CHN: Do you think Willock has a future at Arsenal or could you see him getting sold in the next couple of seasons?
Dylan: I think a lot of that will have to do with how he develops at Newcastle. When Willock was coming through the academy and making waves across the Arsenal fandom, there was a real buzz about him and how he could replace the skills lost when Aaron Ramsey departed for Juventus in 2018. Willock certainly has the technical and athletic ability to have a future Arsenal player, but this loan spell at Newcastle will be a good test as to if he is capable mentally of playing at the highest level in England.
Aaron: I’m not sure. I think I lean towards him being sold. Honestly, I don’t know if he’s good enough to be an Arsenal player — I guess the loan will help the club figure that out. He’s a jack-of-all-trades, master of none. And I don’t know if that’s good enough for a club that, in their eyes, should be challenging for the Champions League every year.
CHN: Newcastle fans are excited about Willock’s ability to carry the ball forward. Is there an underrated quality Willock has that fans should also be excited about?
Dylan: One underrated quality about Willock is his finishing. For a midfielder, Willock has a keen eye for goal, and usually makes the most of it when given the opportunity. He has scored some very impressive goals for Arsenal at youth and first-team level, and he has a knack for being able to find the right amount of space in a dangerous area to pull off a shot.
Aaron: I would agree with Dylan that his finishing might surprise you. He’s going to chip in with some goals at Newcastle, mostly because of his movement into the box and his ability to link up with teammates. He’ll play a quick combination at the edge of the area, find the space for a shot, and put it home. Or he’ll find a space in between the center-back and the wingback, get a ball from Almiron or Saint-Maximin and shoot (or flash it across the face). I think you know the type of ball I’m talking about — the winger is somewhere around the corner of the box and they softly lay the ball into the space near the touchline, between the edge of the six and the outside of the box for someone to run onto. That someone is often Joe Willock.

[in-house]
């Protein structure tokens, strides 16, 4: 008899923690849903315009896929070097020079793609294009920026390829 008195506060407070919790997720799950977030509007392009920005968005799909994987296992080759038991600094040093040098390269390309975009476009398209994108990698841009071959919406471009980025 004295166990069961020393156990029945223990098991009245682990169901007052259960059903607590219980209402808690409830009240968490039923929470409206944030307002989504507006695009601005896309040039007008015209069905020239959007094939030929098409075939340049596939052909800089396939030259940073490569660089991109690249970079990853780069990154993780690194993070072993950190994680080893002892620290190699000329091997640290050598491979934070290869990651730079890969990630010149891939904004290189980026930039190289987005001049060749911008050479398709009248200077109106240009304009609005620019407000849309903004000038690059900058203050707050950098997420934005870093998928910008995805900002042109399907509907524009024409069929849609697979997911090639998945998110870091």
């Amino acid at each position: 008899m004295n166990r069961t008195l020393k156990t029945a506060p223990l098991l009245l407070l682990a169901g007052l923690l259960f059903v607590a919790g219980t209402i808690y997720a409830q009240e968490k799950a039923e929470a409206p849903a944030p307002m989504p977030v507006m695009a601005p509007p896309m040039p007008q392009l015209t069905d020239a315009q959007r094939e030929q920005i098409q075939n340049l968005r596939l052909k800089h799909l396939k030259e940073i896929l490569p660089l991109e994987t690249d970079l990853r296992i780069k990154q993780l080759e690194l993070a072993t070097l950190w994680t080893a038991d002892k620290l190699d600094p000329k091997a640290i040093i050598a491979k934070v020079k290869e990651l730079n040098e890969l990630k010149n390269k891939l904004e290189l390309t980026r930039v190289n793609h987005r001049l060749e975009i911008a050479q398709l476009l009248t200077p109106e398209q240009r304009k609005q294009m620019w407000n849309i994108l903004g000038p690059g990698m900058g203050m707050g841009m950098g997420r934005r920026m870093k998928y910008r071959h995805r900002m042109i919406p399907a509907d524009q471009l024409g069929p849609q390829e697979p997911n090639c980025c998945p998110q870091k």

CHN: We love player comparisons here at Coming Home Newcastle, so is there any player right now Willock is similar to? Is he a Kante type of player? Is he similar to Partey? Or perhaps Wjinaldum?
Dylan: As I mentioned above, there was a real buzz around Willock when he was emerging in the academy that he could be the heir to Ramsey once he left for Italy, and that comparison still stands to this day amongst Arsenal supporters. Both are midfielders who operate much better on the attack and on the break, and when it comes to shooting on goal, you can bet good money that the ball will end up on target.
Aaron: Yeah, Aaron Ramsey is about right. He’s not close to Ramsey’s level yet, but the movement from deeper areas that creates chaos coupled with the ability to pot a few goals himself is what does it.
CHN: Any parting words regarding Willock? Is there anything else we should know about him?
Dylan: I would just like Newcastle fans to know that they’re getting a very talented player who could make a real difference to their midfield. He offers something different to what the likes of Jonjoe Shelvey, Isaac Hayden and Jeff Hendrick give in the Newcastle system, and if Willock is allowed attacking creativity with the likes of Calum Wilson and Miguel Almiron in the XI, Bruce could have one heck of a player in his system.
Aaron: I think Willock will be well suited to the more direct, break quickly, hit on the counter style that Newcastle like to play. When I’ve watched Newcastle, I’ve noticed that Almiron, Saint-Maximin, whoever will beat the first man, look up, and see Callum Wilson as the only option in a black and white shirt, usually with two or three defenders around him. Joe Willock will consistently get himself into areas where he can be another option. That can do a couple of things: force the second defender coming to close down the winger to pause and decide whether to track Willock’s movement or to pressure the man on the ball, pull a defender to Willock and open up space for Wilson, or, if nobody goes to Willock, get him on the ball, moving forward, looking to do damage. It’s all about the balance of attackers versus defenders, and Willock’s strength will be shifting that balance in Newcastle’s favor.
We want to give a huge thank you to both Dylan and Aaron for taking the time out of their day to answer our questions. You can follow Dylan on Twitter at @dylanwalsh_ and on Medium here. Aaron can be found writing over at The Short Fuse and on Twitter at @AaronCLerner.